4. Avoid environmental toxins. There's mounting evidence that numerous environmental factors have an effect onfertility. In a recent laboratory study, for instance, researchers at the University of California-San Francisco found that bisphenol A, a chemical used in rigid plastic packaging for many foods and beverages, decreased the division of uterine cells, which could potentially prevent an embryo from attaching to the uterus. Postdoctoral fellow Lusine Aghajanova presented the finding last month at the annual ASRM meeting. To be safe, don't microwave polycarbonate plastic food containers (recycling code No. 7) and avoid canned foods, since cans are often coated on the inside with BPA.
Other, more established environmental threats include lead and lead compounds, which can cause hormonal and menstrual irregularities, and radiation like X-rays, which damage rapidly dividing cells. Benzene—used to make certain rubbers, lubricants, dyes, and detergents and found in some paint, nail polish, and hair dyes—can cause women to stop having periods; exposed men may experience decreased sperm count, according to the American Fertility Association, a New York City-based nonprofit organization. Researchers are also finding that phthalates, a class of chemicals found in many cosmetics, have the potential to cause irregularities in ovulation and decrease sperm quality.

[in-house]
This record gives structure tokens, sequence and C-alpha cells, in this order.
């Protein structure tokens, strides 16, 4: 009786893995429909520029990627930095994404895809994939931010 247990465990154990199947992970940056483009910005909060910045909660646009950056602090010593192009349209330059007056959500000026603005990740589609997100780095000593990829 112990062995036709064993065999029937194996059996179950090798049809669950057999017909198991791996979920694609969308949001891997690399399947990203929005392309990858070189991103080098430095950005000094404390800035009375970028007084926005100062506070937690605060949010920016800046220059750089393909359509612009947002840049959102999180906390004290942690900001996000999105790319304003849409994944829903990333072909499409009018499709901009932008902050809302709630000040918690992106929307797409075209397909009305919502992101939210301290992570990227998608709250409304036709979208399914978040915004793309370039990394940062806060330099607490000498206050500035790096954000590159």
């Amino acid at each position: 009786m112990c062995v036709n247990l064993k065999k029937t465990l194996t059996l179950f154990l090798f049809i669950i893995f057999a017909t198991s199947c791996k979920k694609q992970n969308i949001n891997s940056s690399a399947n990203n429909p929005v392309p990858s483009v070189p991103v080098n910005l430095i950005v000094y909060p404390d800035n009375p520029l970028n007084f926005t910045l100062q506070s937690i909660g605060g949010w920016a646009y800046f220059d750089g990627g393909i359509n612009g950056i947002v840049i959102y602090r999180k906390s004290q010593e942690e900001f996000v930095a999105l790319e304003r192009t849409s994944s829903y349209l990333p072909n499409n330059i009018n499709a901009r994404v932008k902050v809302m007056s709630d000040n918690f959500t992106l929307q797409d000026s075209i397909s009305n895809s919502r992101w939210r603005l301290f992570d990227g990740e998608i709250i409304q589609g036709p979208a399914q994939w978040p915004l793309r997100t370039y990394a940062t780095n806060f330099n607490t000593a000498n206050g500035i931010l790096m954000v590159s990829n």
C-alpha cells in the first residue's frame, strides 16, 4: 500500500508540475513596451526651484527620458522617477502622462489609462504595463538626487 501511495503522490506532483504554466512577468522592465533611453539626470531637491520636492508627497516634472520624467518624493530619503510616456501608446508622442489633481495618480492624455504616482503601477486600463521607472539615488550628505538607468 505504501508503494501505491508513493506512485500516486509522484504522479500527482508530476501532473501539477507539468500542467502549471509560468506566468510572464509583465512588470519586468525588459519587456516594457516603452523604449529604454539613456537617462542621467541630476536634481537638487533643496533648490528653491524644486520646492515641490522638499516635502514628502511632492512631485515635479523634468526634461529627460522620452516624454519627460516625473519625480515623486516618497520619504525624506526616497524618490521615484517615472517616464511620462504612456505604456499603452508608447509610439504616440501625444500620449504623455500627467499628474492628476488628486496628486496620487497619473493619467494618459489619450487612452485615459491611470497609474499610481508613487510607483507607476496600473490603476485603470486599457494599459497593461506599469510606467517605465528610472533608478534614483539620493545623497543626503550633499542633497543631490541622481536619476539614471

5. Maintain a good weight and healthful habits. Studies have shown that being too thin—or too heavy—can throw off women's hormone levels and suppress ovulation. Overweight men could have hormonal problems associated with low sperm count and quality.
Exercise is, of course, a key to staying on top of your reproductive game. Men, however, might be cautious about working out in tight-fitting pants like biking shorts, which can overheat the testicles. Prolonged and repeated exposure to heat can impair sperm count and movement. Smoking also damages sperm and lowers sperm counts. And, in women, smoking appears to accelerate the loss of eggs, potentially advancing the onset of menopause by several years.